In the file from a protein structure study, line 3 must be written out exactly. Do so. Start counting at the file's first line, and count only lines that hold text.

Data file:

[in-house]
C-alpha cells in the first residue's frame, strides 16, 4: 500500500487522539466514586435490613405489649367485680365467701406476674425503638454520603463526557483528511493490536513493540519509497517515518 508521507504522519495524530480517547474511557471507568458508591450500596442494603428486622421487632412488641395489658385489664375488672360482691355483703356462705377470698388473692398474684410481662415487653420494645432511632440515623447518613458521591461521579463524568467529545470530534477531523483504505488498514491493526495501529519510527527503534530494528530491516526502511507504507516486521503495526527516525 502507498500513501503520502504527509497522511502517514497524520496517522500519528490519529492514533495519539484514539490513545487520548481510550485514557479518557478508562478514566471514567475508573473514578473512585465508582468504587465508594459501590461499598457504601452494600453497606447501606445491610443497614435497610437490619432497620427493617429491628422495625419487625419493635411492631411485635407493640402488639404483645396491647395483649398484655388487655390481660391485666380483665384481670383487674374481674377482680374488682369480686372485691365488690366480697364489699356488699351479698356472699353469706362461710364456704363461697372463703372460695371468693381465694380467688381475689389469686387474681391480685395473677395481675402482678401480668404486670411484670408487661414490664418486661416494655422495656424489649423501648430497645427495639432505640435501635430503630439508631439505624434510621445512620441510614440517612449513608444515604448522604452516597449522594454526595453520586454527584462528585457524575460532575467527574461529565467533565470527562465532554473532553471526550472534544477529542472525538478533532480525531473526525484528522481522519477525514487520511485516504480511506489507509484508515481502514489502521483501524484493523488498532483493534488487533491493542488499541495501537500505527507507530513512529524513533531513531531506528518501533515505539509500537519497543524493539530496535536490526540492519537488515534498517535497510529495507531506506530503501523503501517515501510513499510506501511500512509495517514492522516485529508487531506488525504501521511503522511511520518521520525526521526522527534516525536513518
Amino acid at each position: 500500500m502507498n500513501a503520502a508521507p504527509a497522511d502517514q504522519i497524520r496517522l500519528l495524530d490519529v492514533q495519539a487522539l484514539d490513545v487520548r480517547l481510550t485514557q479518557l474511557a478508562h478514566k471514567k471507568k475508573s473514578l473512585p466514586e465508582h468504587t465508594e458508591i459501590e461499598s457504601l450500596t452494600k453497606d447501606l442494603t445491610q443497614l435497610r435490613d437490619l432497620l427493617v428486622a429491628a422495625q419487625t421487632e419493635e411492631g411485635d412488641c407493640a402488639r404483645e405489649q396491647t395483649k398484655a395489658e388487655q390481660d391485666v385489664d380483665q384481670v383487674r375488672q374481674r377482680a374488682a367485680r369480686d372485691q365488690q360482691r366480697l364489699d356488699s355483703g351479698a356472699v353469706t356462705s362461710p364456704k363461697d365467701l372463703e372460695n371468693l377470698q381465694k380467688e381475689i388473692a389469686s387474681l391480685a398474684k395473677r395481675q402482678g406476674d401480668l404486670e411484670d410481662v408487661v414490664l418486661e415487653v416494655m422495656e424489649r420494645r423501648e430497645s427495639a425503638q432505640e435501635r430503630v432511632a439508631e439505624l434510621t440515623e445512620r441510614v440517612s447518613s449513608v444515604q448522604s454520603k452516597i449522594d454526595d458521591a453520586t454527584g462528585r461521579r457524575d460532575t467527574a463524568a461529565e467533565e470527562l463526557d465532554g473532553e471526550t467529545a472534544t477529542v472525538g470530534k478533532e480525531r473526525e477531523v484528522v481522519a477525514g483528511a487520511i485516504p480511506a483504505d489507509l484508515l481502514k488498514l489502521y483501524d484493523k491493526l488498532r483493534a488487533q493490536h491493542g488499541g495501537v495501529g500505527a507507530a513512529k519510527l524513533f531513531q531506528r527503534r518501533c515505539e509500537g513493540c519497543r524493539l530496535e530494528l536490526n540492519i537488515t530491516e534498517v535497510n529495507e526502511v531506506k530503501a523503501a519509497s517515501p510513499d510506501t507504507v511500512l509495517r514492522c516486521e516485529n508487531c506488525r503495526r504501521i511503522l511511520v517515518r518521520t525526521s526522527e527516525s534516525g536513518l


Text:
Amino acid at each position: 500500500m502507498n500513501a503520502a508521507p504527509a497522511d502517514q504522519i497524520r496517522l500519528l495524530d490519529v492514533q495519539a487522539l484514539d490513545v487520548r480517547l481510550t485514557q479518557l474511557a478508562h478514566k471514567k471507568k475508573s473514578l473512585p466514586e465508582h468504587t465508594e458508591i459501590e461499598s457504601l450500596t452494600k453497606d447501606l442494603t445491610q443497614l435497610r435490613d437490619l432497620l427493617v428486622a429491628a422495625q419487625t421487632e419493635e411492631g411485635d412488641c407493640a402488639r404483645e405489649q396491647t395483649k398484655a395489658e388487655q390481660d391485666v385489664d380483665q384481670v383487674r375488672q374481674r377482680a374488682a367485680r369480686d372485691q365488690q360482691r366480697l364489699d356488699s355483703g351479698a356472699v353469706t356462705s362461710p364456704k363461697d365467701l372463703e372460695n371468693l377470698q381465694k380467688e381475689i388473692a389469686s387474681l391480685a398474684k395473677r395481675q402482678g406476674d401480668l404486670e411484670d410481662v408487661v414490664l418486661e415487653v416494655m422495656e424489649r420494645r423501648e430497645s427495639a425503638q432505640e435501635r430503630v432511632a439508631e439505624l434510621t440515623e445512620r441510614v440517612s447518613s449513608v444515604q448522604s454520603k452516597i449522594d454526595d458521591a453520586t454527584g462528585r461521579r457524575d460532575t467527574a463524568a461529565e467533565e470527562l463526557d465532554g473532553e471526550t467529545a472534544t477529542v472525538g470530534k478533532e480525531r473526525e477531523v484528522v481522519a477525514g483528511a487520511i485516504p480511506a483504505d489507509l484508515l481502514k488498514l489502521y483501524d484493523k491493526l488498532r483493534a488487533q493490536h491493542g488499541g495501537v495501529g500505527a507507530a513512529k519510527l524513533f531513531q531506528r527503534r518501533c515505539e509500537g513493540c519497543r524493539l530496535e530494528l536490526n540492519i537488515t530491516e534498517v535497510n529495507e526502511v531506506k530503501a523503501a519509497s517515501p510513499d510506501t507504507v511500512l509495517r514492522c516486521e516485529n508487531c506488525r503495526r504501521i511503522l511511520v517515518r518521520t525526521s526522527e527516525s534516525g536513518l